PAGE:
This is the era of Cheptegei: he retains the throne of the 10,000

Dawn captures African long-distance runners trotting over paths carpeted with chipped bark.

17 July 2022 Sunday 15:53
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This is the era of Cheptegei: he retains the throne of the 10,000

Dawn captures African long-distance runners trotting over paths carpeted with chipped bark.

The tread is a pleasure, bring us these trails!

Like gazelles, the light Africans walk the tracks of Steve Prefontaine, the legend of the American background who, back in the 60s and 70s, had lived very fast, as fast as he moved on the tartan, and had left life very soon , crashing his sports car against a rock.

I was 24 years old.

Prefontaine -mustache and long hair in the wind, Beatle look in shorts- had left us a deep sports and aesthetic legacy, a story that has filled books and biographies and has inspired the line of Nike, the multinational that flies over the world of sports in general and athletics in particular.

It's all Prefontaine in Eugene: the mythomaniacs visit the scene of his death, not far from the University of Oregon - you can walk there in a quarter of an hour - and leave flowers and kiss the monolith.

The image of Prefontaine, a front runner who blew up the races, decorates the sportswear stores of the University of Oregon.

(He held the American records in seven distances, from 2,000 to 10,000m; he was 4th in the 5,000 at the Munich '72 Games)

This is all very well, but the African long-distance runners pass it by. This is the time of their morning run, they are more aware of other things.

For example, from your opponents.

Walking through the forests, the Ugandans, phosphorescent yellow (with the tall Joshua Cheptegei among them), meet the green Ethiopians (with the little Selemon Barega who looks down) and the red Kenyans (Rogers Kwemoi, smaller even than Barega), and none of them say anything to each other and in reality they are saying:

-See you Sunday at noon at Hayward Field.

(Hayward Field is a little further, half a kilometer away)


Well: it's Sunday noon at Hayward Field.

It's war!

And Carlos Mayo appears!

The wonderful Africans crouch while the Aragonese long-distance runner takes the lead and begins to mark laps at 1m06s: 2m45s the first km; 5m31s in 2000; 8m20s the 3,000.

And up to here.

Now the Ugandans pass by, with Kiplimo and Cheptegei in command of the operations, and Barega, the Ethiopian Olympic champion who does not appear on social networks and, when asked, answers in monosyllables, also pokes his head.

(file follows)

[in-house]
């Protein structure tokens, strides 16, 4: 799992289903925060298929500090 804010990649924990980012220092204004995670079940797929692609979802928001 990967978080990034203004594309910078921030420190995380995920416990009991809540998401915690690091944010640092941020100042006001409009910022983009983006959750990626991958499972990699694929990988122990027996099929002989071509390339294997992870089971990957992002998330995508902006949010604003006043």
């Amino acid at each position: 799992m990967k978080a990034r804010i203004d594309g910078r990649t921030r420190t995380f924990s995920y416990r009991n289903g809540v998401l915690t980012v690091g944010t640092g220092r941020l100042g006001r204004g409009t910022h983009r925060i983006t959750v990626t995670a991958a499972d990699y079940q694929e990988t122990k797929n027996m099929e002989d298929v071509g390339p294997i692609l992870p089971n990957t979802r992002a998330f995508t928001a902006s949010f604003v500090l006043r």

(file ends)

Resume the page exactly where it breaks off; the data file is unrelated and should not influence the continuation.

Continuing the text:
(Barega may win medals, but he doesn't have Prefontaine's charisma)

They don't go fast, not at least by their standards (they pass 5,000 in 14m01s), and that's why Kiplimo gets nervous and the group, round like an O, stretches like an accordion and draws an I.

It's war!

Kiplimo and Cheptegei take turns, the yellow Ugandans have organized, and now they have to survive.

And two laps, more coal.

Now comes the Kenyan Mateiko, who tries his luck.

Y al fin, Cheptegei.

Imperial, the 2019 world champion announces:

I have come to defend my title.

Cheptegei wants to talk about his book, not Prefontaine's book.

(Cheptegei is not interested in Prefontaine; he is interested in the legacy of Gebrselassie, Bekele or Farah, who chained titles from the distance, one after another)

And yes, Cheptegei has it all.

The universal records of 5,000 and 10,000. And the world titles, two at a stretch (he's looking for the double in Eugene, he also wants to monopolize the 5,000).

And confident in himself, Cheptegei bursts into the bell in 26m34s and grabs the rope and forces Barega, who has to open up and wants to pass but can't. And so all Africans appear in the straight, exciting battle between Ugandans, Kenyans and Ethiopians. The background is yours!

And Cheptegei holds his own and recovers the 10,000m scepter, a distance he had delivered last year, at the Tokyo Games, and finishes the last lap in 53s (the last thousand has been run in 2m25s), ahead of the Kenyan Mburu, the Ugandan Kiplimo, the American Grant Fisher and the prone Barega, overwhelmed by so much change of pace, who finished fifth, in 27m28s38, four tenths off the podium.

Ethiopia closes this first battle badly wounded. He leaves without medals, something that has only happened a couple of times since 1991 (in 2015 and 2017), and Carlos Mayo finishes 13th, in 27m50s61.

I am very happy with what I have done. If I have put myself in front it has been to be more comfortable, not to let myself be seen or anything like that -Mayo says goodbye.



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